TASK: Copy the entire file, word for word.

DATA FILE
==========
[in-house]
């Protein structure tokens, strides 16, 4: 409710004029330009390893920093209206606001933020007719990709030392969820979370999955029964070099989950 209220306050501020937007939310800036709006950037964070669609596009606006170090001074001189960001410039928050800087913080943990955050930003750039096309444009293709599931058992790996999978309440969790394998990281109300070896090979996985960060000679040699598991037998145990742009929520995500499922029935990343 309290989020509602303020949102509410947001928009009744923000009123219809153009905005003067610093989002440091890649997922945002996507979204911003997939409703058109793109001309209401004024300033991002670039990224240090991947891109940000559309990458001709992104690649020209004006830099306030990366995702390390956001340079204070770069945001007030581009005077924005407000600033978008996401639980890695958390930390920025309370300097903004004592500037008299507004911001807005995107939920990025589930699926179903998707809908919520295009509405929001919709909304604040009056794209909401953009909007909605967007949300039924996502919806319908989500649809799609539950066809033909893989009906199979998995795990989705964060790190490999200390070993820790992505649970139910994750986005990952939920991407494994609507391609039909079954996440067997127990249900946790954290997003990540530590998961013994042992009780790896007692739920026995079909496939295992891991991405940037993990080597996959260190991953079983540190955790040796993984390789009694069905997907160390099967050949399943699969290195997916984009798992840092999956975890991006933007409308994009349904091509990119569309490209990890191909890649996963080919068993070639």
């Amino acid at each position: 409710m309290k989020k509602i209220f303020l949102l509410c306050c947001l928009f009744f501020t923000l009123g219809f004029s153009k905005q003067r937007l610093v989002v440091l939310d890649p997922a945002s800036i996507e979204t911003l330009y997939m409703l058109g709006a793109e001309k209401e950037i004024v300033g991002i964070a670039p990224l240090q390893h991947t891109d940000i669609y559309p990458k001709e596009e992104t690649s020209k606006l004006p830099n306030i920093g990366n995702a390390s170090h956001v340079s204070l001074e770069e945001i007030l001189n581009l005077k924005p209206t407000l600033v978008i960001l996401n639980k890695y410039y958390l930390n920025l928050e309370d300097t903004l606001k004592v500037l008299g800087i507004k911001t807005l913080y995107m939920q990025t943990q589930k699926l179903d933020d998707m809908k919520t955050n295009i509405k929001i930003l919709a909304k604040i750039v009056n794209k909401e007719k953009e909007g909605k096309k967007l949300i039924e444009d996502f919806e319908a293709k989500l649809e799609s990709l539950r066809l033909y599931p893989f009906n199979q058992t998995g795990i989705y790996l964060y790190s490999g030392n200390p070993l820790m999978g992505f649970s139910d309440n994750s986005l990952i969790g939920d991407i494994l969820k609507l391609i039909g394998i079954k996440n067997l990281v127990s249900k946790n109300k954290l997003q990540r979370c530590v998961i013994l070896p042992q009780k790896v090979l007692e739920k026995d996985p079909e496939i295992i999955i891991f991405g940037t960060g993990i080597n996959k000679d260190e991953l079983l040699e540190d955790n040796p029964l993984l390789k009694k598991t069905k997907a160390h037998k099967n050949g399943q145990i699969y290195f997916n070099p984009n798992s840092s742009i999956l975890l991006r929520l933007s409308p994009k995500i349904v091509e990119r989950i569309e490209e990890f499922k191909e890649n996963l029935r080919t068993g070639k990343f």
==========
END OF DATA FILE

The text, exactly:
[in-house]
């Protein structure tokens, strides 16, 4: 409710004029330009390893920093209206606001933020007719990709030392969820979370999955029964070099989950 209220306050501020937007939310800036709006950037964070669609596009606006170090001074001189960001410039928050800087913080943990955050930003750039096309444009293709599931058992790996999978309440969790394998990281109300070896090979996985960060000679040699598991037998145990742009929520995500499922029935990343 309290989020509602303020949102509410947001928009009744923000009123219809153009905005003067610093989002440091890649997922945002996507979204911003997939409703058109793109001309209401004024300033991002670039990224240090991947891109940000559309990458001709992104690649020209004006830099306030990366995702390390956001340079204070770069945001007030581009005077924005407000600033978008996401639980890695958390930390920025309370300097903004004592500037008299507004911001807005995107939920990025589930699926179903998707809908919520295009509405929001919709909304604040009056794209909401953009909007909605967007949300039924996502919806319908989500649809799609539950066809033909893989009906199979998995795990989705964060790190490999200390070993820790992505649970139910994750986005990952939920991407494994609507391609039909079954996440067997127990249900946790954290997003990540530590998961013994042992009780790896007692739920026995079909496939295992891991991405940037993990080597996959260190991953079983540190955790040796993984390789009694069905997907160390099967050949399943699969290195997916984009798992840092999956975890991006933007409308994009349904091509990119569309490209990890191909890649996963080919068993070639």
């Amino acid at each position: 409710m309290k989020k509602i209220f303020l949102l509410c306050c947001l928009f009744f501020t923000l009123g219809f004029s153009k905005q003067r937007l610093v989002v440091l939310d890649p997922a945002s800036i996507e979204t911003l330009y997939m409703l058109g709006a793109e001309k209401e950037i004024v300033g991002i964070a670039p990224l240090q390893h991947t891109d940000i669609y559309p990458k001709e596009e992104t690649s020209k606006l004006p830099n306030i920093g990366n995702a390390s170090h956001v340079s204070l001074e770069e945001i007030l001189n581009l005077k924005p209206t407000l600033v978008i960001l996401n639980k890695y410039y958390l930390n920025l928050e309370d300097t903004l606001k004592v500037l008299g800087i507004k911001t807005l913080y995107m939920q990025t943990q589930k699926l179903d933020d998707m809908k919520t955050n295009i509405k929001i930003l919709a909304k604040i750039v009056n794209k909401e007719k953009e909007g909605k096309k967007l949300i039924e444009d996502f919806e319908a293709k989500l649809e799609s990709l539950r066809l033909y599931p893989f009906n199979q058992t998995g795990i989705y790996l964060y790190s490999g030392n200390p070993l820790m999978g992505f649970s139910d309440n994750s986005l990952i969790g939920d991407i494994l969820k609507l391609i039909g394998i079954k996440n067997l990281v127990s249900k946790n109300k954290l997003q990540r979370c530590v998961i013994l070896p042992q009780k790896v090979l007692e739920k026995d996985p079909e496939i295992i999955i891991f991405g940037t960060g993990i080597n996959k000679d260190e991953l079983l040699e540190d955790n040796p029964l993984l390789k009694k598991t069905k997907a160390h037998k099967n050949g399943q145990i699969y290195f997916n070099p984009n798992s840092s742009i999956l975890l991006r929520l933007s409308p994009k995500i349904v091509e990119r989950i569309e490209e990890f499922k191909e890649n996963l029935r080919t068993g070639k990343f």